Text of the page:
As climate impacts intensify, so does the urgency to reduce greenhouse gas emissions – and one important step to doing this is for Australian companies to disclose their climate risks, not just to inform shareholders of how secure (or not) their capital is, but more importantly, to allow Australians to see just how perilous the future is becoming.
Insurance companies, in particular, need to disclose an analysis of how they perform in a scenario where global warming is held to 2ºC or below. This is because insurance companies attach dollar values to climate risks to transport, agriculture, infrastructure, and most other sectors; and disclosing these figures to the broader public will inform them just how acute the risks of climate change are.
Only seven of the top 50 ASX companies have disclosed their climate risks, however; and despite the continuing strain of natural disasters to profitability, none of Australia's big three general insurers seem to be keeping pace with climate change, The Sydney Morning Herald reported.
Last year saw insurers pay out a record US$135bn globally on natural disasters, partly due to the triple-whammy of hurricanes Harvey, Irma, and Maria, hitting the US and Caribbean; the wildfires in California; and for Australian general insurers, Tropical Cyclone Debbie.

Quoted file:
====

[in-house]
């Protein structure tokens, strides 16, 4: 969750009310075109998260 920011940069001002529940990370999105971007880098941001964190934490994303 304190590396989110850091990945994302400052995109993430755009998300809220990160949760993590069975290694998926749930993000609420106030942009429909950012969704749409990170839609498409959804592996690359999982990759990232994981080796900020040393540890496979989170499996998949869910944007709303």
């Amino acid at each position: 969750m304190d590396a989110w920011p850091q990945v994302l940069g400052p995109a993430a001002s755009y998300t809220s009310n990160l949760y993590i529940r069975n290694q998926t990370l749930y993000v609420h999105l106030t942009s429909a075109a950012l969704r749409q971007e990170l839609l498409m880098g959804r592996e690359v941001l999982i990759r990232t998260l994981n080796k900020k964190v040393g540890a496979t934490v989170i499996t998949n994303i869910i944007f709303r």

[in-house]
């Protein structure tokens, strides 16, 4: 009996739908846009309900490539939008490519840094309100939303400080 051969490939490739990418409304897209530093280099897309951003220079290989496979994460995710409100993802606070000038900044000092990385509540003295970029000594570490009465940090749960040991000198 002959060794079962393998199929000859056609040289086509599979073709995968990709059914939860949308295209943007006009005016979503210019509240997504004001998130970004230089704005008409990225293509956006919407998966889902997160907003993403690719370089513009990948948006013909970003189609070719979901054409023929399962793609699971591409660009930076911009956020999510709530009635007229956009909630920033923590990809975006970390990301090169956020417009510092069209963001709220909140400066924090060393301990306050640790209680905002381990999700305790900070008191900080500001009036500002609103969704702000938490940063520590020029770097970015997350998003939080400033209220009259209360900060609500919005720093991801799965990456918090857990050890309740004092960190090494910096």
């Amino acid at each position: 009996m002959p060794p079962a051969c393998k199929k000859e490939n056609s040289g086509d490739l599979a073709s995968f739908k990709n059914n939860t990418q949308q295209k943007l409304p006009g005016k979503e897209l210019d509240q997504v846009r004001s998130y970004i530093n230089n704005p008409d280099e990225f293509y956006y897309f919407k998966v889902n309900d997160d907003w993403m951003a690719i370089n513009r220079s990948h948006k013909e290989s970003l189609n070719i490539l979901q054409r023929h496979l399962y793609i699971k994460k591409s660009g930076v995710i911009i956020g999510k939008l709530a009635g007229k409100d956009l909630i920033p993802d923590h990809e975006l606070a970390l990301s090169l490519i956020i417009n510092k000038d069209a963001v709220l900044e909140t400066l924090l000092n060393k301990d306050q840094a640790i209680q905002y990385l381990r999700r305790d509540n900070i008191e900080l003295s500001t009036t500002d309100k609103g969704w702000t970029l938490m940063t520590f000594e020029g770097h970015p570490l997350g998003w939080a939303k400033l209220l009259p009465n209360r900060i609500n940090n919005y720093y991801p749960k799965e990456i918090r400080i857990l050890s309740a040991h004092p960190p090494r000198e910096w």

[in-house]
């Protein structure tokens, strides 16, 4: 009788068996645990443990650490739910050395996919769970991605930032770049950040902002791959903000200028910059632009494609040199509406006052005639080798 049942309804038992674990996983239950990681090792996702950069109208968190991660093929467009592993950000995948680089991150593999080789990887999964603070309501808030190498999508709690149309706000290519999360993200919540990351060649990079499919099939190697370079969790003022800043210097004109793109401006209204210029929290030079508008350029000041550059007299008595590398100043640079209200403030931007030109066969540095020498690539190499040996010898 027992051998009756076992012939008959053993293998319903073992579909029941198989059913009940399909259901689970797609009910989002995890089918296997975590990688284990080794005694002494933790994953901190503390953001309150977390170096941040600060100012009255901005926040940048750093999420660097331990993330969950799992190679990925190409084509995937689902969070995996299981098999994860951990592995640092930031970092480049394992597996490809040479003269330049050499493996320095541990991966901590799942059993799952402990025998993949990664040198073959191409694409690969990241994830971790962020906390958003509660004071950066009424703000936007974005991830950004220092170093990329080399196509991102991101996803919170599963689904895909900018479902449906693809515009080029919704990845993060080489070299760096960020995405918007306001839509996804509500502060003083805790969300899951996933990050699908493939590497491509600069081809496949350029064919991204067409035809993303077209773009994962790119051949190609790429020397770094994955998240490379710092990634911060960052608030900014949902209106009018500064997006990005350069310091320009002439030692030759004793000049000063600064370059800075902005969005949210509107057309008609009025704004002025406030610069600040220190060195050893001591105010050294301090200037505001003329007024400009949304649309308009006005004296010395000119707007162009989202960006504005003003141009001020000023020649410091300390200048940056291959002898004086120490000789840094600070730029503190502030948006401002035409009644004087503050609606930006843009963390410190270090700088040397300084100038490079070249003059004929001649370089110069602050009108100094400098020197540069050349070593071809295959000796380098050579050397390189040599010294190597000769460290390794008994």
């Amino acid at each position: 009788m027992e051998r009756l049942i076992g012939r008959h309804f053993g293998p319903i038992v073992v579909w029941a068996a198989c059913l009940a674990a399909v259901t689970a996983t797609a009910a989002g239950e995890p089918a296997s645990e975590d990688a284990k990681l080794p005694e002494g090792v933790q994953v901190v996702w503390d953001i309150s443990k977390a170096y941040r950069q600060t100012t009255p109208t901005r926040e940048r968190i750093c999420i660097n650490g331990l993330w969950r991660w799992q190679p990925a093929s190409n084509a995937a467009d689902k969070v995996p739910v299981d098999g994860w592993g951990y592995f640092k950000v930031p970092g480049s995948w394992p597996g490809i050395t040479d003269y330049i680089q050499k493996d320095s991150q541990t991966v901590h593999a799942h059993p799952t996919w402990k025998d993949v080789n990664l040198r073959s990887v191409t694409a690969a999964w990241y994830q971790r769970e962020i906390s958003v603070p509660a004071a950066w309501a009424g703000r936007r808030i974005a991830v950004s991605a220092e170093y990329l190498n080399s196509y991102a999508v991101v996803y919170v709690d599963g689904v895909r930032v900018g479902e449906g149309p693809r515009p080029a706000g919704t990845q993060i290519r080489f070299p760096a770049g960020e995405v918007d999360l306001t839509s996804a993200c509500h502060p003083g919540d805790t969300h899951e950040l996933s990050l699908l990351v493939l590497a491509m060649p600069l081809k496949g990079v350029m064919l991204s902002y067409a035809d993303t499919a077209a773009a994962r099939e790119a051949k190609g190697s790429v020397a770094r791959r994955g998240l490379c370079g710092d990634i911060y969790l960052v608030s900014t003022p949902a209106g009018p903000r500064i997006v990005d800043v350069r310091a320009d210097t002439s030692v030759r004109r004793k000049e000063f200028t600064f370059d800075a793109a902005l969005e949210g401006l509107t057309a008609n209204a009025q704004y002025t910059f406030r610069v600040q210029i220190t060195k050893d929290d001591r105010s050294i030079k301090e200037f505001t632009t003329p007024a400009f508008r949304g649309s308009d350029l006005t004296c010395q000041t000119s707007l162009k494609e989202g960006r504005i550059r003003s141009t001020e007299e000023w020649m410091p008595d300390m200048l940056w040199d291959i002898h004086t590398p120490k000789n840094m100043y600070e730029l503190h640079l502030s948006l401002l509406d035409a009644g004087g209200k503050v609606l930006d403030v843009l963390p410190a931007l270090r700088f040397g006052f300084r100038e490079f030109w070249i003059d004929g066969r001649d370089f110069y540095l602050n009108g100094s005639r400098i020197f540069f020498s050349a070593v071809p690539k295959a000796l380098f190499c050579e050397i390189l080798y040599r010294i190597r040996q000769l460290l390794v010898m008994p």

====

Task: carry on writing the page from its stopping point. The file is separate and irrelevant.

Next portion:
SMH noted that although every company faces climate risk to some extent, for QBE it is both acute and direct since climate change impacts manifest as claims – that, and the thorny issue of the world becoming uninsurable.
Last October, QBE announced that it expected 2017 to be the costliest year in the history of the global insurance industry, flagging a $767m (US$600m) hit to its pre-tax earnings. For QBE, individual large claims and natural hazards in 2017 cost the insurer $1.7bn, or 15% of the company’s net earned premium. It had also received its fourth downgrade of the financial year by January; but so far, no climate risk disclosure has been forthcoming from the insurer.
Globally, insurers have begun to respond to the threats of climate change, although most still keep their assessment of the risk a closely guarded secret.
AXA, Allianz, Aviva, Lloyds, Munich Re, SCOR, and Swiss Re are among those to have divested from coal companies from their investment portfolios, and/or restricted underwriting to the coal industry, on the theory that by investing in or actively supporting the source of the problem, insurers are exposing themselves to the impacts of climate change, SMH reported.
Suncorp also announced at its annual general meeting last year that it would cut exposure to fossil fuels in its equity portfolio to a negligible amount over the next two years.
QBE, however, has made no such action. But perhaps with the new leadership in Pat Regan, investors will start to see QBE join other insurers in disassociating themselves from the activities that cause climate change and disclosing the extent to its threat, SMH said.
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